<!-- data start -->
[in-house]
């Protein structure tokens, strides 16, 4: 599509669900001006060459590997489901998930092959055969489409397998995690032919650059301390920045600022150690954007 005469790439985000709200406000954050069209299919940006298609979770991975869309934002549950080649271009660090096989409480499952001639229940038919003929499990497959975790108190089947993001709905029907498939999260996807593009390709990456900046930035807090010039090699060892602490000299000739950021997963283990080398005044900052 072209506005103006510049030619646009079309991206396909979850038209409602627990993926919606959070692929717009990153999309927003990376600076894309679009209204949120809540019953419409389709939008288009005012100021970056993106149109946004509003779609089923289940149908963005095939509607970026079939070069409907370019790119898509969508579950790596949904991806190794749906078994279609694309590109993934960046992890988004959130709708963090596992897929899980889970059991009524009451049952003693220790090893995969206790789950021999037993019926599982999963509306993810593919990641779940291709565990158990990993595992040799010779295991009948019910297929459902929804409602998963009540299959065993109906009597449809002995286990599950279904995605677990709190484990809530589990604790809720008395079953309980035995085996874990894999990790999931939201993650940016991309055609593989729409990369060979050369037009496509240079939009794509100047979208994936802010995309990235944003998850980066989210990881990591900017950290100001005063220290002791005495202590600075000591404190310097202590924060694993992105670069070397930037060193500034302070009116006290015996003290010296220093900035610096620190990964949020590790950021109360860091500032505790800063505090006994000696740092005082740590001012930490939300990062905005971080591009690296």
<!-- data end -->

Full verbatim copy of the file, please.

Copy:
[in-house]
């Protein structure tokens, strides 16, 4: 599509669900001006060459590997489901998930092959055969489409397998995690032919650059301390920045600022150690954007 005469790439985000709200406000954050069209299919940006298609979770991975869309934002549950080649271009660090096989409480499952001639229940038919003929499990497959975790108190089947993001709905029907498939999260996807593009390709990456900046930035807090010039090699060892602490000299000739950021997963283990080398005044900052 072209506005103006510049030619646009079309991206396909979850038209409602627990993926919606959070692929717009990153999309927003990376600076894309679009209204949120809540019953419409389709939008288009005012100021970056993106149109946004509003779609089923289940149908963005095939509607970026079939070069409907370019790119898509969508579950790596949904991806190794749906078994279609694309590109993934960046992890988004959130709708963090596992897929899980889970059991009524009451049952003693220790090893995969206790789950021999037993019926599982999963509306993810593919990641779940291709565990158990990993595992040799010779295991009948019910297929459902929804409602998963009540299959065993109906009597449809002995286990599950279904995605677990709190484990809530589990604790809720008395079953309980035995085996874990894999990790999931939201993650940016991309055609593989729409990369060979050369037009496509240079939009794509100047979208994936802010995309990235944003998850980066989210990881990591900017950290100001005063220290002791005495202590600075000591404190310097202590924060694993992105670069070397930037060193500034302070009116006290015996003290010296220093900035610096620190990964949020590790950021109360860091500032505790800063505090006994000696740092005082740590001012930490939300990062905005971080591009690296």